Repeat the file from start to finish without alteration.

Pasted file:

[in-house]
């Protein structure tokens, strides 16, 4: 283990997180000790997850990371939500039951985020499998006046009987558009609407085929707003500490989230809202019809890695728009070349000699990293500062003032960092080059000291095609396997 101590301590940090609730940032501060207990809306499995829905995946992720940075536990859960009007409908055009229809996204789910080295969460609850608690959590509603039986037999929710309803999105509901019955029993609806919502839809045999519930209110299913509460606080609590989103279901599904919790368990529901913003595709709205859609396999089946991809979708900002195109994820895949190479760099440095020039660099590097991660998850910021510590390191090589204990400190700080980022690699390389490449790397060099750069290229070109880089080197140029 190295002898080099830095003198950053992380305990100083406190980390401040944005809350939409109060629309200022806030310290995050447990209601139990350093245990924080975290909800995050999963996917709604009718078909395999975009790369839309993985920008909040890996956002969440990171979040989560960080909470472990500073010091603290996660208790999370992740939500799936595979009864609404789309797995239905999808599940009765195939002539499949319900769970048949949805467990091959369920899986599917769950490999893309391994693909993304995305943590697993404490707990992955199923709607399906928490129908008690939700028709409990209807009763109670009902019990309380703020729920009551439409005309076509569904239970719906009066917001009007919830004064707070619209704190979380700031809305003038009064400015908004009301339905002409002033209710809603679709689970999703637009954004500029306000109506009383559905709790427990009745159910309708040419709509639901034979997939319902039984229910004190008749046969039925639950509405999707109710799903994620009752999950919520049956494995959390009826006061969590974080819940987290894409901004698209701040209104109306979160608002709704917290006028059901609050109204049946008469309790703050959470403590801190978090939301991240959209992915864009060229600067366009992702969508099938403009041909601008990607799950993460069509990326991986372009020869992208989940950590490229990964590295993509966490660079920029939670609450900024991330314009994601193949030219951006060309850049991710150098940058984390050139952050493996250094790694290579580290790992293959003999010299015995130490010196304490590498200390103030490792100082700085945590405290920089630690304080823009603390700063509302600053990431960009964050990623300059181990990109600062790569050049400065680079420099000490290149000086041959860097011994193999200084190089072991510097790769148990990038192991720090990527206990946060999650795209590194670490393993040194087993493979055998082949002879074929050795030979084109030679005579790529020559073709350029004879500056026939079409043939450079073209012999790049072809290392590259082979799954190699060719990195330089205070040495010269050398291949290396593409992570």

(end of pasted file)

[in-house]
């Protein structure tokens, strides 16, 4: 283990997180000790997850990371939500039951985020499998006046009987558009609407085929707003500490989230809202019809890695728009070349000699990293500062003032960092080059000291095609396997 101590301590940090609730940032501060207990809306499995829905995946992720940075536990859960009007409908055009229809996204789910080295969460609850608690959590509603039986037999929710309803999105509901019955029993609806919502839809045999519930209110299913509460606080609590989103279901599904919790368990529901913003595709709205859609396999089946991809979708900002195109994820895949190479760099440095020039660099590097991660998850910021510590390191090589204990400190700080980022690699390389490449790397060099750069290229070109880089080197140029 190295002898080099830095003198950053992380305990100083406190980390401040944005809350939409109060629309200022806030310290995050447990209601139990350093245990924080975290909800995050999963996917709604009718078909395999975009790369839309993985920008909040890996956002969440990171979040989560960080909470472990500073010091603290996660208790999370992740939500799936595979009864609404789309797995239905999808599940009765195939002539499949319900769970048949949805467990091959369920899986599917769950490999893309391994693909993304995305943590697993404490707990992955199923709607399906928490129908008690939700028709409990209807009763109670009902019990309380703020729920009551439409005309076509569904239970719906009066917001009007919830004064707070619209704190979380700031809305003038009064400015908004009301339905002409002033209710809603679709689970999703637009954004500029306000109506009383559905709790427990009745159910309708040419709509639901034979997939319902039984229910004190008749046969039925639950509405999707109710799903994620009752999950919520049956494995959390009826006061969590974080819940987290894409901004698209701040209104109306979160608002709704917290006028059901609050109204049946008469309790703050959470403590801190978090939301991240959209992915864009060229600067366009992702969508099938403009041909601008990607799950993460069509990326991986372009020869992208989940950590490229990964590295993509966490660079920029939670609450900024991330314009994601193949030219951006060309850049991710150098940058984390050139952050493996250094790694290579580290790992293959003999010299015995130490010196304490590498200390103030490792100082700085945590405290920089630690304080823009603390700063509302600053990431960009964050990623300059181990990109600062790569050049400065680079420099000490290149000086041959860097011994193999200084190089072991510097790769148990990038192991720090990527206990946060999650795209590194670490393993040194087993493979055998082949002879074929050795030979084109030679005579790529020559073709350029004879500056026939079409043939450079073209012999790049072809290392590259082979799954190699060719990195330089205070040495010269050398291949290396593409992570």